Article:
It is possible that intentionally or otherwise, Indonesia will press its Borneo activities and “confrontation” tactics to the point of open hostilities or that the insurgency it promotes could escalate info open fighting. In this event, the massive military buildup with Soviet arms, which has occurred in the past year, would make Indonesia a formidable opponent for the limited military resources which Malaysia is apt to have or for the limited forces which the Commonwealth will probably be willing to commit to the area. Once Malaysia is established, however, Indonesia will be contending with an independent Asian state which will have substantial international support, including some elements in the Afro-Asian bloc. In the event of identifiable Indonesian aggression, Malaysia could be expected to appeal to the UN and anticipate assistance.
There is some possibility that Malaya and the Philippines can arrive at an accommodation sufficiently reassuring to the Philippines on security grounds and gratifying on prestige grounds to permit Philippine cooperation with Malaysia. If such an accommodation is not reached, the Philippines will probably continue to harass the new state. It will pursue all available avenues to substantiate its territorial claim, probably focussing its activities in the UN.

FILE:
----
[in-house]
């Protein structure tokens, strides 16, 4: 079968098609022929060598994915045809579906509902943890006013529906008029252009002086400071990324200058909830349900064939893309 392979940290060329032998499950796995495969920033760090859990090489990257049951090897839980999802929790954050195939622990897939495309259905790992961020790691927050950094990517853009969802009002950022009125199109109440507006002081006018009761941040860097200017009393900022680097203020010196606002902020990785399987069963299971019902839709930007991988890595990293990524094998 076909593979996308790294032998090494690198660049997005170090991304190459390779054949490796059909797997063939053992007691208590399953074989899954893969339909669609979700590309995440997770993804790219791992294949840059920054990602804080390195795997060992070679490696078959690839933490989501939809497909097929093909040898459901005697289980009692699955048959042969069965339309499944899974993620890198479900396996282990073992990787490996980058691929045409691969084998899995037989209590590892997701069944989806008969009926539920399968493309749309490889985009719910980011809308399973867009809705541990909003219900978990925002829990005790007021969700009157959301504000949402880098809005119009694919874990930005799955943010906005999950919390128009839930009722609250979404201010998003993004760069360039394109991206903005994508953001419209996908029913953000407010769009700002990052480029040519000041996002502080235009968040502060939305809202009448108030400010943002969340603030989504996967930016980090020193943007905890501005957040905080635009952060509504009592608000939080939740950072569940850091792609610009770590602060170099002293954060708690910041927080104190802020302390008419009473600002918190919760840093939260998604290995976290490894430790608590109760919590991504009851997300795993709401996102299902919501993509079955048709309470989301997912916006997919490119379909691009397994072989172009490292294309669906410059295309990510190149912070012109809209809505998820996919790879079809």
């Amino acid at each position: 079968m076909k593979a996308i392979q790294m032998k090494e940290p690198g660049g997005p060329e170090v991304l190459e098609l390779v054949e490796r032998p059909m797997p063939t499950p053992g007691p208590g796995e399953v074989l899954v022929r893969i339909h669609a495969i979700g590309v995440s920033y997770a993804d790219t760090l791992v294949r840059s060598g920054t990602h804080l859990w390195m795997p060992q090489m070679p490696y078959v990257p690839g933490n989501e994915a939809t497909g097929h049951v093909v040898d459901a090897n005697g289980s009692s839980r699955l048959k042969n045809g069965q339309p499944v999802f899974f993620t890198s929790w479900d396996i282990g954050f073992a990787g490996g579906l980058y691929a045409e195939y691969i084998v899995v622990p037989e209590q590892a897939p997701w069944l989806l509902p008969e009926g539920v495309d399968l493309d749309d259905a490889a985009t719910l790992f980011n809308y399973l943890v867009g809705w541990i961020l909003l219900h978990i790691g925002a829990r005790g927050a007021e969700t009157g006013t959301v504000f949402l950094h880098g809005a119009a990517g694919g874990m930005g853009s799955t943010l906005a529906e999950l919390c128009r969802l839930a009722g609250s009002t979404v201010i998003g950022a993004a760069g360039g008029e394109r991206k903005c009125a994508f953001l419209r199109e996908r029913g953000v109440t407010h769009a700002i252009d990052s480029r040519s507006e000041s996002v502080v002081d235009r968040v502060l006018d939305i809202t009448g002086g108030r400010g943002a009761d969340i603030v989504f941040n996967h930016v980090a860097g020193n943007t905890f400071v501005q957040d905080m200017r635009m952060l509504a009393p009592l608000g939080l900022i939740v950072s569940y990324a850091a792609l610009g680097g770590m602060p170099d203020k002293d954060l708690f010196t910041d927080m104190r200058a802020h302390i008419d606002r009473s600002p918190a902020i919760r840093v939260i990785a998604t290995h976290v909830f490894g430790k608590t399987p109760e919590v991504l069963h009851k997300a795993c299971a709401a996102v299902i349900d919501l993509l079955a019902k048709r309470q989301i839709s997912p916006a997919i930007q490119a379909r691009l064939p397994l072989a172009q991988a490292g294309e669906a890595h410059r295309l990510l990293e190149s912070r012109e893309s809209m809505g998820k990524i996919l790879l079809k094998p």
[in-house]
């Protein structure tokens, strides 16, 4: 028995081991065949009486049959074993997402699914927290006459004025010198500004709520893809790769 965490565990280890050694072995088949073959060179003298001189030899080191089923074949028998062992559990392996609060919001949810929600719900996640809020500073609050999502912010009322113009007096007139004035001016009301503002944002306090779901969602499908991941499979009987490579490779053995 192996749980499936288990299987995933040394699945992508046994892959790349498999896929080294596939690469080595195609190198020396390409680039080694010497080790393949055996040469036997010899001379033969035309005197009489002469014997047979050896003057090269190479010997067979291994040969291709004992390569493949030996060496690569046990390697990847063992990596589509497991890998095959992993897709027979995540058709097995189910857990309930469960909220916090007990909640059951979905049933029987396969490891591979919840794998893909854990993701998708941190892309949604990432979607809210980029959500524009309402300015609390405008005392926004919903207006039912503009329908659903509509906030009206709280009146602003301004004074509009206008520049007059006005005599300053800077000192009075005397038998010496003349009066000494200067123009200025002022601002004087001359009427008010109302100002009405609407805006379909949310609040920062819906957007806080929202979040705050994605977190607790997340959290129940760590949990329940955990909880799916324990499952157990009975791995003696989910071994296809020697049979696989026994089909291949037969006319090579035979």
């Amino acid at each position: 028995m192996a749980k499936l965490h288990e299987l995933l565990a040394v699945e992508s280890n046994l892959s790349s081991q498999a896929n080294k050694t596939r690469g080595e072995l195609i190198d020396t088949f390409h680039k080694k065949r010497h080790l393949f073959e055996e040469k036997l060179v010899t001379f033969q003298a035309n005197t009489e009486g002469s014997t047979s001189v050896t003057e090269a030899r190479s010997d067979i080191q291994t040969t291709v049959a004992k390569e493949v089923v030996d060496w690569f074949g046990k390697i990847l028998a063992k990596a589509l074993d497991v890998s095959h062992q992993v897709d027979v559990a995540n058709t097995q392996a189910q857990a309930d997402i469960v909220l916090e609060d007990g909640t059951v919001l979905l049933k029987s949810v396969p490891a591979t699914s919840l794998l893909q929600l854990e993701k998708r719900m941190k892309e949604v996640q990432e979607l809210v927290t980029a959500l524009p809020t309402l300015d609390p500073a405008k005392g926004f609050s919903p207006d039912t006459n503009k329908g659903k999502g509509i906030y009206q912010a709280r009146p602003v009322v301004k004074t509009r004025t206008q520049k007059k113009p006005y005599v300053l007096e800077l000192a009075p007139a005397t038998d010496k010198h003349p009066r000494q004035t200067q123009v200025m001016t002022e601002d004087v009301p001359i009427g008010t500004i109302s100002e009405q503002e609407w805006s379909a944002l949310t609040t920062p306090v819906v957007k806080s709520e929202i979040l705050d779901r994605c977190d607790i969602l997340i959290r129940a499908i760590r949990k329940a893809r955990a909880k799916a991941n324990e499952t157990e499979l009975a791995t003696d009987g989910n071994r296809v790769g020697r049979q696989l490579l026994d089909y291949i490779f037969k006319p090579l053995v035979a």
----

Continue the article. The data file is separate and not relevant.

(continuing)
Both the Soviets and the Chinese Communists will continue their interest in frustrating development of a viable Malaysian state. The former, as in the past, will press its interest largely through support of Indonesian expansionism. The Chinese, on the other hand, are likely to support the subversive efforts of internal, Chinese-oriented, leftist parties seeking control of the new state, and may become increasingly concerned over Indonesian expansionism.

III. The US Role

The new Federation will have a basis for a sound economy and, in the first instance, will look toward the UK for technical and administrative help. It will probably also seek some US contribution along these lines. In the military sphere, it is probable that indigenous forces with Commonwealth assistance will be capable of dealing with the limited operations Sukarno probably has in mind for the next few years, but their capabilities would be seriously strained by large-scale infiltrations. [Page 717] Some US counter-insurgency assistance may be requested should the situation deteriorate.